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Thanksgiving Craft Ideas and Projects for Homeschooling Families

by Mary Adalbert | Nov 20, 2015 | 3 min read

When the last of the brilliant colored leaves have fallen in November, it’s time to set our sights on Thanksgiving.  Homeschooling families near and far are blessed with an abundance of crafts and projects to celebrate this warming holiday.  From handprint turkey cards to brown paper thankfulness trees, the options are varied and endless.
The following are our top five favorite Thanksgiving craft ideas and projects for homeschooling families.

1. Chalkboard Turkey Handprint Cards
Let there be handprint art!  As long as we have five fingers, there will always be craft ideas to put them to good use.  With one hand comes an infinite amount of possibilities.  The handprint card idea featured here is hassle-free, and leaves lots of room for the imagination.  Your little crafter will have plenty of space to create on whatever sized card you choose, and the cards can be used as gift cards, decorations for branches on a thankfulness tree, or thank you tags.  The idea with this particular craft is to use chalkboard paper as the base, rather than traditional white paper or construction paper.  The Pilgrim Handprint Project is another similar craft idea, and is pretty self-explanatory.

2. Thanksgiving Gratitude Box
What if you had a special box where everyone in your family secretly wrote down something that they are thankful for?  If your children are a little older, or if you’ve already made your share of handprint crafts, you might want to consider the Thanksgiving Gratitude Box.   Not only will this project give your students an outlet for creative expression, it is also an opportunity to teach your children about gratitude.  What a great time of year to help your family focus on a perspective of gratitude.

3. Gratitude Garland
There’s something magical about watching leaves catch the glow of sunlight on a long, homemade string.  For this Thanksgiving craft idea, you’ll first want to lace up your boots and head outdoors for some leaf collecting.  If you’re on the East coast, this is a real treat because you’re bound to find a mirage of vibrant colored leaves from a variety of native trees.  There are a host of books out there that offer in-depth leaf pressing instructions, but you can always do it the old fashioned way and just drop your leaves inside a dictionary or your favorite giant art book, and flatten them there for 24 hours.  You’ll need some decorative ribbon, markers, and a glue gun for this craft.  It’s recommended that for the best preservation of the leaves that you apply 1-2 coats of ModPodge to the sides after they’ve been pressed.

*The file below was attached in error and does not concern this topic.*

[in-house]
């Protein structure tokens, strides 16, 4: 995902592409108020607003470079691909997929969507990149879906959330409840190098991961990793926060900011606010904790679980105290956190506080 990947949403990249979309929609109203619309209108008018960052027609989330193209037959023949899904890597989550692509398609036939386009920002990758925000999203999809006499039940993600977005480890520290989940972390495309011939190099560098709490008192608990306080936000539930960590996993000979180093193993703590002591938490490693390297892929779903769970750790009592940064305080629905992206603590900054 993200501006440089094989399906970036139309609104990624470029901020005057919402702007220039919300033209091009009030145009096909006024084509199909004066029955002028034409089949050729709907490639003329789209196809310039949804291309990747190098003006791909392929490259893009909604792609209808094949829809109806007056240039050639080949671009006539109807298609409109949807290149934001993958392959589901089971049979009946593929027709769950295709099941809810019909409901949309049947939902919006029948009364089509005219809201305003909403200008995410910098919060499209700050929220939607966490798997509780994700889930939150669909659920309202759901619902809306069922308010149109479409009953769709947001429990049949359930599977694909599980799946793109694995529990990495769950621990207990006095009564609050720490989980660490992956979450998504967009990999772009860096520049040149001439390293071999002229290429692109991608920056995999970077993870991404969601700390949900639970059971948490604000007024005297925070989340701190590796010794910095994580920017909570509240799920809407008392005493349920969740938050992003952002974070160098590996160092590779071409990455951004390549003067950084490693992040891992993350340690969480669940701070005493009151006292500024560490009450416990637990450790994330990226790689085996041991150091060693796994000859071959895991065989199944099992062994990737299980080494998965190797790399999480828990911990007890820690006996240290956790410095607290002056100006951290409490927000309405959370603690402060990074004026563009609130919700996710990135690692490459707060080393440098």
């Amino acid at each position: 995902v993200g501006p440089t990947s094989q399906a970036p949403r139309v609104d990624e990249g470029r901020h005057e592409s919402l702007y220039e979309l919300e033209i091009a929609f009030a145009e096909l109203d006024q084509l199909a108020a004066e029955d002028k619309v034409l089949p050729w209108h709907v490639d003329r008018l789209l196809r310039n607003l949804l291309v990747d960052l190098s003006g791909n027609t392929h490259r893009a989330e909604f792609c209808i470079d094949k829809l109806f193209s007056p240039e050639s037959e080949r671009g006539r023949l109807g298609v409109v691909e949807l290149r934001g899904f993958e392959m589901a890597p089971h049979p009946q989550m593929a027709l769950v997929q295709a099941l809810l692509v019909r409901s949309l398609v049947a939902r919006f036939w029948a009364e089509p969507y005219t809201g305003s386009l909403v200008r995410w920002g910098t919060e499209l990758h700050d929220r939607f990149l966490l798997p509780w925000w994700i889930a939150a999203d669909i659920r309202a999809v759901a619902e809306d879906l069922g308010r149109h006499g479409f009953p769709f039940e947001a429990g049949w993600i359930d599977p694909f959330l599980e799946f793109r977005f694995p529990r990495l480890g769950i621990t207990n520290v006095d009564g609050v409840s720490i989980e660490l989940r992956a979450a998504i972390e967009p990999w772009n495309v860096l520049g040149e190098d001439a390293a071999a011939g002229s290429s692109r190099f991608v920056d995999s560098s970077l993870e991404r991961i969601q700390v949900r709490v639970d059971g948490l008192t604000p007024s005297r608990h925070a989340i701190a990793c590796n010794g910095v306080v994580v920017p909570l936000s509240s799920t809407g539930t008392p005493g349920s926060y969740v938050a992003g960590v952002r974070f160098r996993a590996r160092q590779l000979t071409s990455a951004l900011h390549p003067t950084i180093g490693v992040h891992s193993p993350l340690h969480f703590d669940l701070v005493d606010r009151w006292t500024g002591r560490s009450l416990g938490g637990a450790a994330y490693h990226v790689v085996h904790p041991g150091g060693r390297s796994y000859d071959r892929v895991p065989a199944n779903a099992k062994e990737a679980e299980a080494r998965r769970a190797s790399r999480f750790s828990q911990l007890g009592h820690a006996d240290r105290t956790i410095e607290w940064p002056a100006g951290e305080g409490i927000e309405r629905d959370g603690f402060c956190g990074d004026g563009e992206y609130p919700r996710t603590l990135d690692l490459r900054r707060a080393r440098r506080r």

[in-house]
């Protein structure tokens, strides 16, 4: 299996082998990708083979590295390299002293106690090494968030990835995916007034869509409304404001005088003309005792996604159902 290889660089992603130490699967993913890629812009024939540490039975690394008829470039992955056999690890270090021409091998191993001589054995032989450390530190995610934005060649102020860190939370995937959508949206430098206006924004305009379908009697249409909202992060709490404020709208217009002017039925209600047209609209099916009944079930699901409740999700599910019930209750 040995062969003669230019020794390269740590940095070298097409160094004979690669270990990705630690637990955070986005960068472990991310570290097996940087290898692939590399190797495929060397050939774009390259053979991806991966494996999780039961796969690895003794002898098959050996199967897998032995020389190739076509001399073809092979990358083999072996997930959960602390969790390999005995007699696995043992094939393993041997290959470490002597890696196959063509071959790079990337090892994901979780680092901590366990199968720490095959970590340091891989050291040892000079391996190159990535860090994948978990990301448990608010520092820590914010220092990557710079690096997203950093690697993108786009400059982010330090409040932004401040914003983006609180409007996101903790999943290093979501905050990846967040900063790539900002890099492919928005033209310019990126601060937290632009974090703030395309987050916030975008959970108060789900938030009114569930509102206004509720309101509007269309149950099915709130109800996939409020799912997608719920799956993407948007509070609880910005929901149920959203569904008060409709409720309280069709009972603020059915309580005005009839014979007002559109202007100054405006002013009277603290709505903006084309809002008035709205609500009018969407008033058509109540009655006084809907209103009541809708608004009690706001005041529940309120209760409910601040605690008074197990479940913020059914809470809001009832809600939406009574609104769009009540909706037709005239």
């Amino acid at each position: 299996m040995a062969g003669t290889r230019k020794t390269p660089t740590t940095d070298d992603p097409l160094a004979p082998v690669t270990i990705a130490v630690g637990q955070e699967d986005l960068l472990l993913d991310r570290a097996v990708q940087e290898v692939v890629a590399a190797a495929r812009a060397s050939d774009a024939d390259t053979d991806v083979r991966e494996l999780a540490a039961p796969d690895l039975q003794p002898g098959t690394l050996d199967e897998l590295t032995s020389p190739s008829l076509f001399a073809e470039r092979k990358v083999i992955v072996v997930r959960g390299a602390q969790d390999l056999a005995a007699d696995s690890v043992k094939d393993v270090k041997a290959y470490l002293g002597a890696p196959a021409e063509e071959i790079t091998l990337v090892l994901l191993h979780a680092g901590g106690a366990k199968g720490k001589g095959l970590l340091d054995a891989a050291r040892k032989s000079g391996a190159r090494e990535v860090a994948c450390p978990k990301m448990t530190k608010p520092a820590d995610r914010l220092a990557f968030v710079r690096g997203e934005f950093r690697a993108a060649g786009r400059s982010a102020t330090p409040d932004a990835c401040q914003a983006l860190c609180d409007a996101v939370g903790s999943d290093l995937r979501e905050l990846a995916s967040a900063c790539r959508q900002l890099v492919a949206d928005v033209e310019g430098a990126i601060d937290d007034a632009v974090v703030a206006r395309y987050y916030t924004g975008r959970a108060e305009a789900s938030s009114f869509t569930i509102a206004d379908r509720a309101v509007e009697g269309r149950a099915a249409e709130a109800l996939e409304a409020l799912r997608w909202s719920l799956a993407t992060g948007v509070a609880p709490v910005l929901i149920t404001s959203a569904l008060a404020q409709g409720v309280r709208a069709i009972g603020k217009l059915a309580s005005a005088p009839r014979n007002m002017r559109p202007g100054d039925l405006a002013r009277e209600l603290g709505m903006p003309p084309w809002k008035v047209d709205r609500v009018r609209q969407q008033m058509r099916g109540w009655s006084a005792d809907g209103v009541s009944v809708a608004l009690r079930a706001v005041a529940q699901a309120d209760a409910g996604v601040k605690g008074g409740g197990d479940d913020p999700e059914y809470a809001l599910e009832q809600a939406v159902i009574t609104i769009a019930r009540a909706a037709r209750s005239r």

4. Thankfulness Tree
If you’re looking for Thanksgiving craft ideas that feature turkeys, there are hundreds to choose from online.  If you think that turkey crafts are for the birds, then this site has a ton of cute projects without turkeys to get you started.  If your family doesn’t have a ritual for demonstrating thankfulness, the Thankfulness Tree is a wonderful craft idea to get you started.  Not only is this a beautiful fall decoration whenever it’s finished, but the crafters who shared their pictures and instructions for this one all seem to agree that there is something special about stopping to write down the blessings in your life that contributes to their genuineness. So many times we let the business of the season overwhelm us and change our perspective. And this is an amazing idea to help everyone in your whole family take time to relax and focus on what really matters in life.  There are also some fun adaptions of the Thankfulness Tree found here.

5. Pumpkin Seed Corn Craft
If you’re family isn’t too keen on roasting pumpkin seeds to eat, try saving your carved Halloween pumpkin seeds for this fun Thanksgiving craft.  All you need to do is dye your pumpkin seeds using liquid watercolors, and then lay them out on wax paper to dry over night.  The following day, you simply draw or trace a corn cob out of yellow cardstock and then glue the pumpkin seeds onto it. The final stage involves cutting out your husks from brown paper bags and getting them crinkly and then gluing them to the back of the corn.

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Mary Adalbert
Hello! I’m Mary Adalbert, Marketing Project Manager for Bridgeway Academy. As a result of being homeschooled during my middle school and high school years, I am passionate about families finding a perfect fit for each of their children. After high school, I went on to study music and business at college where I found a love for helping kids use their creativity in music. I still enjoy teaching music to students and integrate their learning style as we work through lessons at their own pace. In my free time I love playing sports with my husband, spending time with our family, and playing music. And most of all, I love seeing how God works through each and every situation.
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